My December column at Palate Press, the online wine magazine, is now up. I revisit an issue I covered in late 2011 — the relative environmental impact of natural corks versus screw caps — with new data from Nomacorc, the leading manufacturer of synthetic (plastic) cork-like closures.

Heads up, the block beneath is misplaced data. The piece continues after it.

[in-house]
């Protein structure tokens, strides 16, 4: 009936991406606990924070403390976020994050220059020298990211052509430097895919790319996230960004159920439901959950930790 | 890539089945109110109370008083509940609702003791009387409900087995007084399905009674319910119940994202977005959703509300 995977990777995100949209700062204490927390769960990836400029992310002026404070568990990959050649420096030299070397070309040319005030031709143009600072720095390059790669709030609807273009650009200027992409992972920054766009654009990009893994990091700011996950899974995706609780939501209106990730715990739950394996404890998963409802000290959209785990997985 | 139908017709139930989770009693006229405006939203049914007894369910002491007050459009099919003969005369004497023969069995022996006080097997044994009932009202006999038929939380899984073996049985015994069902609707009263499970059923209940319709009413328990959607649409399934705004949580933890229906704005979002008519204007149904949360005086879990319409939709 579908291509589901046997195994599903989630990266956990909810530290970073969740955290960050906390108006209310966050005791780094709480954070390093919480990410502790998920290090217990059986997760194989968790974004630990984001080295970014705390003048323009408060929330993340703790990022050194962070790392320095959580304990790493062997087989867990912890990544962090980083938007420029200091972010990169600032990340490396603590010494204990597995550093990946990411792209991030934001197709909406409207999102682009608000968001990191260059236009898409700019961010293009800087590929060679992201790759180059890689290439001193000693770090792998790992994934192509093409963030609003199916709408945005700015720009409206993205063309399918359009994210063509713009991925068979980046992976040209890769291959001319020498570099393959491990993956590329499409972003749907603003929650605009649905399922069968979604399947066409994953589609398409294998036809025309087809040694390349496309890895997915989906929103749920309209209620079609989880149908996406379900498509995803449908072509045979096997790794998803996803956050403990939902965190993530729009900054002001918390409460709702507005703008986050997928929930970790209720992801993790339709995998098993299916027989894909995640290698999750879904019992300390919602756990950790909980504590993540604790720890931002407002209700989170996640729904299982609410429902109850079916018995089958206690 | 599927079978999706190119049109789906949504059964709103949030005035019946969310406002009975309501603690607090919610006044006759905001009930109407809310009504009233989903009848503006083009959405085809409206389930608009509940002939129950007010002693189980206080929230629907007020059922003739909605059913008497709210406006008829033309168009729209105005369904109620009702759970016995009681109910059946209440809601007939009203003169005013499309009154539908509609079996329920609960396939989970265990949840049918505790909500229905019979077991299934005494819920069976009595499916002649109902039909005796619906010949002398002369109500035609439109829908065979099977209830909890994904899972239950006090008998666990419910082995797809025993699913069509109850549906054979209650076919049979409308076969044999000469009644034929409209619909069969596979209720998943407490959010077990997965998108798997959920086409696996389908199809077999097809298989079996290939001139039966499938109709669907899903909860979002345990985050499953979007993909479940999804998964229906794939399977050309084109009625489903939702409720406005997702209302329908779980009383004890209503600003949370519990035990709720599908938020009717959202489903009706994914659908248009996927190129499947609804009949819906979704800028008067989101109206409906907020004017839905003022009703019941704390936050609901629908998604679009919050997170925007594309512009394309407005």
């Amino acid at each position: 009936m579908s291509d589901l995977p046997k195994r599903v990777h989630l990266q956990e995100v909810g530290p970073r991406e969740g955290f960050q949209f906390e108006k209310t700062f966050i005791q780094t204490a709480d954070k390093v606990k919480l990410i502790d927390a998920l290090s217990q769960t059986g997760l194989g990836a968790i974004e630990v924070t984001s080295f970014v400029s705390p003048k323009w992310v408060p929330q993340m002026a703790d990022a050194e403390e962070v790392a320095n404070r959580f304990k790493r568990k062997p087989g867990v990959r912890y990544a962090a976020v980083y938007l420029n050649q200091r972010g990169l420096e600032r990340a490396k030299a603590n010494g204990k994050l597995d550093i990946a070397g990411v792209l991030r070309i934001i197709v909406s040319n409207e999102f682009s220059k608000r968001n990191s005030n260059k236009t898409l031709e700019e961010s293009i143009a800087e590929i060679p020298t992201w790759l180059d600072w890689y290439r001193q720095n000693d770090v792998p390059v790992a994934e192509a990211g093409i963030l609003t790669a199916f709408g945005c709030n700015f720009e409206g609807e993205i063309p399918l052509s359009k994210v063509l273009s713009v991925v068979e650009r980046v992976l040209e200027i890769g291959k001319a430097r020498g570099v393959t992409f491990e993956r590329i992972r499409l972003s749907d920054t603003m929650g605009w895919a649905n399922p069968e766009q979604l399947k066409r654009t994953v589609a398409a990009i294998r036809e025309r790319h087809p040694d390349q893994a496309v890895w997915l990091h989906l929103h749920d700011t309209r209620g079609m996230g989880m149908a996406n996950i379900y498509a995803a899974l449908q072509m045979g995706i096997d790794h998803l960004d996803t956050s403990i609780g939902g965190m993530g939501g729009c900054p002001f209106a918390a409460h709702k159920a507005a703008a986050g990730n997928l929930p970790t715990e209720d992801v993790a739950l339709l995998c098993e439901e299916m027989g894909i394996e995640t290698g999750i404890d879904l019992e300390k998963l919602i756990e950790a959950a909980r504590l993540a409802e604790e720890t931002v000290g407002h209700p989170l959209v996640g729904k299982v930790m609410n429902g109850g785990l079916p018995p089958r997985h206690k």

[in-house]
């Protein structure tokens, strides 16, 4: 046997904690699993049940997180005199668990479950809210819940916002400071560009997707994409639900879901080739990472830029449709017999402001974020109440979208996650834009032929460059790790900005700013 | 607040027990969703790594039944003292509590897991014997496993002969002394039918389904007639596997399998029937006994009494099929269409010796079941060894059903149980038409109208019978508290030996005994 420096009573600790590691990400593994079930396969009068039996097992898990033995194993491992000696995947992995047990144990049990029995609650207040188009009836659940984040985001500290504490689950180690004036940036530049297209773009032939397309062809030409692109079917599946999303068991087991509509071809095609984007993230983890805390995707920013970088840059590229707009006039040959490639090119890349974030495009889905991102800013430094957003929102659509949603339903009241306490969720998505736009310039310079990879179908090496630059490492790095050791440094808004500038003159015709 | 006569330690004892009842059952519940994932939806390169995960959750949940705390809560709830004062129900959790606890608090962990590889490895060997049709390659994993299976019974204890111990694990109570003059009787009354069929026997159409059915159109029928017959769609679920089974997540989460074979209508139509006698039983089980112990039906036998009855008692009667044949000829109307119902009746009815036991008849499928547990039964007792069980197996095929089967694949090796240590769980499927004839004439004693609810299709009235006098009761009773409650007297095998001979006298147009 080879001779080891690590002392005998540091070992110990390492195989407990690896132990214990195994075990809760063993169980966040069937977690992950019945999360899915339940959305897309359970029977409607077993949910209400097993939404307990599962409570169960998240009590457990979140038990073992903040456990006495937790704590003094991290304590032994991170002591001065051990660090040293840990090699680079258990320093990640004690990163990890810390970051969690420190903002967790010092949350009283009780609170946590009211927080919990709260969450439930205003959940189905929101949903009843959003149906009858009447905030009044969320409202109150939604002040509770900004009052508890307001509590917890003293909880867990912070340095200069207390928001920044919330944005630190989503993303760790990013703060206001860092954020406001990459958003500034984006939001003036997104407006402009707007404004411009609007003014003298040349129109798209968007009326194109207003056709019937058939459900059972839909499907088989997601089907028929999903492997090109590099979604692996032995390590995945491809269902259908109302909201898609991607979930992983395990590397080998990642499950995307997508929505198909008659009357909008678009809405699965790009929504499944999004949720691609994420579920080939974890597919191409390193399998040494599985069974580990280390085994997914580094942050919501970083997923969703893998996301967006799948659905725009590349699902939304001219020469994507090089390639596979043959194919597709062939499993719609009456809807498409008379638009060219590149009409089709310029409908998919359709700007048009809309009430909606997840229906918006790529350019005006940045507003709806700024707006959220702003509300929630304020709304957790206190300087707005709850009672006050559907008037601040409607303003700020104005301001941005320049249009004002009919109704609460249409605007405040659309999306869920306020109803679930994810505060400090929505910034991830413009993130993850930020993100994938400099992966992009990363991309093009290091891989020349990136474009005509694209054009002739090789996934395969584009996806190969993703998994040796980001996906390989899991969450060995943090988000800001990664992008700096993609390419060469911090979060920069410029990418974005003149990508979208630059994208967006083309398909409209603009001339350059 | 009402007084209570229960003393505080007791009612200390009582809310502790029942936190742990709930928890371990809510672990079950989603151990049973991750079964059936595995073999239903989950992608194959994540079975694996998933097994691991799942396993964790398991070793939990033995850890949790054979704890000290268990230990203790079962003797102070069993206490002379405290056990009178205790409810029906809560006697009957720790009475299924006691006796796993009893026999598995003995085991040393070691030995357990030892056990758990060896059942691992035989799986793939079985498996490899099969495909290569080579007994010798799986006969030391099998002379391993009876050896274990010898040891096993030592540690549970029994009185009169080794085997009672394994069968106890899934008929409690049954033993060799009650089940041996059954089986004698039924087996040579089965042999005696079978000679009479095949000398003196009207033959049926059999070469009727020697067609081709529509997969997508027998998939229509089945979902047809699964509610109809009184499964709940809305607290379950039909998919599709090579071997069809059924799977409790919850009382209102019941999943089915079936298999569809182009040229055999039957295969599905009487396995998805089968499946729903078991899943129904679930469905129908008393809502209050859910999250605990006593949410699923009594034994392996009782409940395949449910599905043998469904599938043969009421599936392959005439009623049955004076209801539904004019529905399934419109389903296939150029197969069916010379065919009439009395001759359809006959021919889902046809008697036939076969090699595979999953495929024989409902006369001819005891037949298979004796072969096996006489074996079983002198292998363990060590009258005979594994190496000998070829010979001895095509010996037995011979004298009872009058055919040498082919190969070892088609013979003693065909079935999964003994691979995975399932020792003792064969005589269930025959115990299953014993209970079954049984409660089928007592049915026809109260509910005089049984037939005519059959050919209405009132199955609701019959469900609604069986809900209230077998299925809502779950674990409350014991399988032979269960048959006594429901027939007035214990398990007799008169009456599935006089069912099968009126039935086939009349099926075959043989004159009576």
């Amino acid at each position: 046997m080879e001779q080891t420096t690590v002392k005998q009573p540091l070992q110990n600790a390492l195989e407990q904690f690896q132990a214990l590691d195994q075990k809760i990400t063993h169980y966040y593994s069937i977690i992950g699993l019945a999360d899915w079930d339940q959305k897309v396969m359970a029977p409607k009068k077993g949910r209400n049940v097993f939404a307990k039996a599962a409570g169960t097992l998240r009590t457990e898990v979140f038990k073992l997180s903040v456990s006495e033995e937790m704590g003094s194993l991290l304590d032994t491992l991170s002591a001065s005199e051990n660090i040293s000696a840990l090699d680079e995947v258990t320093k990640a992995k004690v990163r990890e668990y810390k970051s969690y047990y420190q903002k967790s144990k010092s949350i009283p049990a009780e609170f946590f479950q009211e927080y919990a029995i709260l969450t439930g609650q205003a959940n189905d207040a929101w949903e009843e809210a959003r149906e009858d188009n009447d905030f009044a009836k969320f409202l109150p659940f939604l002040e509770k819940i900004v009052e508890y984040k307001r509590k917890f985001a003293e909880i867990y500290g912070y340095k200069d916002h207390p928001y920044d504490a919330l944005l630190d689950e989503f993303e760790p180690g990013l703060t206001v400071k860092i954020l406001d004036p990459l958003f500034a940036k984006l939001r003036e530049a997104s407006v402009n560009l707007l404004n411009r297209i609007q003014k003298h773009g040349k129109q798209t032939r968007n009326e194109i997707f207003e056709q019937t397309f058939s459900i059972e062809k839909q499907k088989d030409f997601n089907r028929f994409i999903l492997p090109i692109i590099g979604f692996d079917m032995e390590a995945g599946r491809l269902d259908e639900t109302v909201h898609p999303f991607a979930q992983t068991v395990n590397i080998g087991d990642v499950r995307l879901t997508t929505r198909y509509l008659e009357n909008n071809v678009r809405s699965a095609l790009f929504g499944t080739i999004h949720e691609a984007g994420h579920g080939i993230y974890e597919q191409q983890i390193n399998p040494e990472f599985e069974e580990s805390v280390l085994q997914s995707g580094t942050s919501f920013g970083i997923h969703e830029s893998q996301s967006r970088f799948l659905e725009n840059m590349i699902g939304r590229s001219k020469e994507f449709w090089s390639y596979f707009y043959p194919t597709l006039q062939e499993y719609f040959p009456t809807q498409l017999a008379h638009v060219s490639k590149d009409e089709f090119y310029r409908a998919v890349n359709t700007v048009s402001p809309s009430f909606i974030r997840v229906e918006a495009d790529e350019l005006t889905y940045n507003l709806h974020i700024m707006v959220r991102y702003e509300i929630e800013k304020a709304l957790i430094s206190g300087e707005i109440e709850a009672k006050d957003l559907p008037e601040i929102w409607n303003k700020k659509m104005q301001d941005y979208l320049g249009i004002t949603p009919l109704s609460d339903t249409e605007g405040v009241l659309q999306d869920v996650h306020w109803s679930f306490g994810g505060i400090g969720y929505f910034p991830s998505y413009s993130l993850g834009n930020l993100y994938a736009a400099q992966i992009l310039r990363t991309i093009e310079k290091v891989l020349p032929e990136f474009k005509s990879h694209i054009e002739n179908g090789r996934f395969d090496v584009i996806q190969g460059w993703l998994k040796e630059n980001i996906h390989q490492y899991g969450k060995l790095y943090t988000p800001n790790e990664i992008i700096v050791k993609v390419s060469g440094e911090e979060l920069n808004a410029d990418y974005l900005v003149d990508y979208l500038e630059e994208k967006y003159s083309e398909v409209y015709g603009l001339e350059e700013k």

Closure for closure (that is, if we ignore the question of waste as a result of wines made undrinkable by the failure of their closures), natural cork still comes out as the most environmentally friendly choice in nearly every respect. A bigger point is that closures are a very small part of the total environmental impact of a wine. (How small? Probably an unanswerable question, unless we’re calculating numbers for a specific wine.) That said, if you’re the kind of person who reuses her plastic wrap, it might be worth remembering that the neck of your wine bottle can contain something made from metal, something made from plastic, or something made from a tree that’s still standing and respiring in a Mediterranean cork forest.